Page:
PCOS isn’t a real disease, it’s made up by fat women.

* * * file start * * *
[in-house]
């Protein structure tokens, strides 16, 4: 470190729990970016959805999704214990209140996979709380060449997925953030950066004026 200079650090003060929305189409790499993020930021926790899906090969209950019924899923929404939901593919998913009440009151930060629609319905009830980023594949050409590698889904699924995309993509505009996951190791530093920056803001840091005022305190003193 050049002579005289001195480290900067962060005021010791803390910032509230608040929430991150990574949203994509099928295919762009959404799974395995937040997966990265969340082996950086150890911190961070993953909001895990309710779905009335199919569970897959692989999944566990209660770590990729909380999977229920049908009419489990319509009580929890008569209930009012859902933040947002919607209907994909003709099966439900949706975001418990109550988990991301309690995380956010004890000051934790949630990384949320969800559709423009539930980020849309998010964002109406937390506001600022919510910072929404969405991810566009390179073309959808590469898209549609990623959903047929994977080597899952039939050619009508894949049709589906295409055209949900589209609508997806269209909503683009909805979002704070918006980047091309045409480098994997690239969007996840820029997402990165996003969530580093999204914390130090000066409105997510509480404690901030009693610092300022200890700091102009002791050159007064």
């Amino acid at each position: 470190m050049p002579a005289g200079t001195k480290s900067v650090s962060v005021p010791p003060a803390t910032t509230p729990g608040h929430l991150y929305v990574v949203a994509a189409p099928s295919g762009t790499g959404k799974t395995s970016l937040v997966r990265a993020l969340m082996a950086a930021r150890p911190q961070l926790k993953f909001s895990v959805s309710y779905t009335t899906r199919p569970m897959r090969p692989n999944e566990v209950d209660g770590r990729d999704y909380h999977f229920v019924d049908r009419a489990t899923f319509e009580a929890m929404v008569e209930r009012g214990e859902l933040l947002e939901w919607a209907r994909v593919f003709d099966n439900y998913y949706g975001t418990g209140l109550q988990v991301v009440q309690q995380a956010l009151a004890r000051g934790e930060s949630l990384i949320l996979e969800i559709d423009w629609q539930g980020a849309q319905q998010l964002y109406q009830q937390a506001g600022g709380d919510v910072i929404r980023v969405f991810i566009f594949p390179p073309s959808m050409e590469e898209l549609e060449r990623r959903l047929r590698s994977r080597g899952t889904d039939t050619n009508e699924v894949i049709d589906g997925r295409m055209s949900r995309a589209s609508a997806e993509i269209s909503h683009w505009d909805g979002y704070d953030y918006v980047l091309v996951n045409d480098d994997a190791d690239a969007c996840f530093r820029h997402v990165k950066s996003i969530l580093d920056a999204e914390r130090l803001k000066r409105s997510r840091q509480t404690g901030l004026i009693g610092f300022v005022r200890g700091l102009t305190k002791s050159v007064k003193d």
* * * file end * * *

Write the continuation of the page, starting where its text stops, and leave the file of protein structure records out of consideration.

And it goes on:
Susanne writes: